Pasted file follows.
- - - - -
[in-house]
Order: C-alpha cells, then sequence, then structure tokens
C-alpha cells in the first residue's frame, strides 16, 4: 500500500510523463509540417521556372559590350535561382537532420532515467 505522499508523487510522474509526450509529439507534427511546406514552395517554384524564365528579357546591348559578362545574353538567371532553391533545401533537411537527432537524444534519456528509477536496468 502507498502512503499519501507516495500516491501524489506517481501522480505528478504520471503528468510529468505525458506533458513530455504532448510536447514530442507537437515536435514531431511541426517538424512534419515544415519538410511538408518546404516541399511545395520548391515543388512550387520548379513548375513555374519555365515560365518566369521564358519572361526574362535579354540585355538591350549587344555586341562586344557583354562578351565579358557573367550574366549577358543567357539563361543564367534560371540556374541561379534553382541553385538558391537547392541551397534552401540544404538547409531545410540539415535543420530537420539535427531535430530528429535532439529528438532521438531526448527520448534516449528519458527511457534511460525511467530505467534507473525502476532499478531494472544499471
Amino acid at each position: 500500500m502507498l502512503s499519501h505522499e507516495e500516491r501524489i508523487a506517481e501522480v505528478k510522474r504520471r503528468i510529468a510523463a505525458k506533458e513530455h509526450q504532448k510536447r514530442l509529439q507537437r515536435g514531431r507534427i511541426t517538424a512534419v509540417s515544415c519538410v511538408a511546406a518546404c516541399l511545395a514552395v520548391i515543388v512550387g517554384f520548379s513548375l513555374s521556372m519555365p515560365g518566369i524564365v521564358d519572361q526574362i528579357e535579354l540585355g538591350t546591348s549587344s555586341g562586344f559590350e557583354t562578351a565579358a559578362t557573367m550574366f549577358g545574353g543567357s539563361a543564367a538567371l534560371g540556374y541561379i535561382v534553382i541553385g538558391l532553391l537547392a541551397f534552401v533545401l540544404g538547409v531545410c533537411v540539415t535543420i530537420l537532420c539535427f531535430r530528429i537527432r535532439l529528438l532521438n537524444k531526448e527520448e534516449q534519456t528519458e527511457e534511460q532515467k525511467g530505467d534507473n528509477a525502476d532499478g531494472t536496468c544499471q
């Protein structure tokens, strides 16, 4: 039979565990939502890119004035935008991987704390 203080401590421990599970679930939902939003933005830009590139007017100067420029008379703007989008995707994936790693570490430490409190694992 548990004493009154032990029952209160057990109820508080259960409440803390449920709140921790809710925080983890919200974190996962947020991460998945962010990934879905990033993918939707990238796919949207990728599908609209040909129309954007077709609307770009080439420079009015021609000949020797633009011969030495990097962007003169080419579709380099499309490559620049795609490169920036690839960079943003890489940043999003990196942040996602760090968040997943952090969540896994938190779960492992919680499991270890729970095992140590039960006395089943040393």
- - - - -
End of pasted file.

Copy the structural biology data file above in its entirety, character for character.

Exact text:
[in-house]
Order: C-alpha cells, then sequence, then structure tokens
C-alpha cells in the first residue's frame, strides 16, 4: 500500500510523463509540417521556372559590350535561382537532420532515467 505522499508523487510522474509526450509529439507534427511546406514552395517554384524564365528579357546591348559578362545574353538567371532553391533545401533537411537527432537524444534519456528509477536496468 502507498502512503499519501507516495500516491501524489506517481501522480505528478504520471503528468510529468505525458506533458513530455504532448510536447514530442507537437515536435514531431511541426517538424512534419515544415519538410511538408518546404516541399511545395520548391515543388512550387520548379513548375513555374519555365515560365518566369521564358519572361526574362535579354540585355538591350549587344555586341562586344557583354562578351565579358557573367550574366549577358543567357539563361543564367534560371540556374541561379534553382541553385538558391537547392541551397534552401540544404538547409531545410540539415535543420530537420539535427531535430530528429535532439529528438532521438531526448527520448534516449528519458527511457534511460525511467530505467534507473525502476532499478531494472544499471
Amino acid at each position: 500500500m502507498l502512503s499519501h505522499e507516495e500516491r501524489i508523487a506517481e501522480v505528478k510522474r504520471r503528468i510529468a510523463a505525458k506533458e513530455h509526450q504532448k510536447r514530442l509529439q507537437r515536435g514531431r507534427i511541426t517538424a512534419v509540417s515544415c519538410v511538408a511546406a518546404c516541399l511545395a514552395v520548391i515543388v512550387g517554384f520548379s513548375l513555374s521556372m519555365p515560365g518566369i524564365v521564358d519572361q526574362i528579357e535579354l540585355g538591350t546591348s549587344s555586341g562586344f559590350e557583354t562578351a565579358a559578362t557573367m550574366f549577358g545574353g543567357s539563361a543564367a538567371l534560371g540556374y541561379i535561382v534553382i541553385g538558391l532553391l537547392a541551397f534552401v533545401l540544404g538547409v531545410c533537411v540539415t535543420i530537420l537532420c539535427f531535430r530528429i537527432r535532439l529528438l532521438n537524444k531526448e527520448e534516449q534519456t528519458e527511457e534511460q532515467k525511467g530505467d534507473n528509477a525502476d532499478g531494472t536496468c544499471q
């Protein structure tokens, strides 16, 4: 039979565990939502890119004035935008991987704390 203080401590421990599970679930939902939003933005830009590139007017100067420029008379703007989008995707994936790693570490430490409190694992 548990004493009154032990029952209160057990109820508080259960409440803390449920709140921790809710925080983890919200974190996962947020991460998945962010990934879905990033993918939707990238796919949207990728599908609209040909129309954007077709609307770009080439420079009015021609000949020797633009011969030495990097962007003169080419579709380099499309490559620049795609490169920036690839960079943003890489940043999003990196942040996602760090968040997943952090969540896994938190779960492992919680499991270890729970095992140590039960006395089943040393």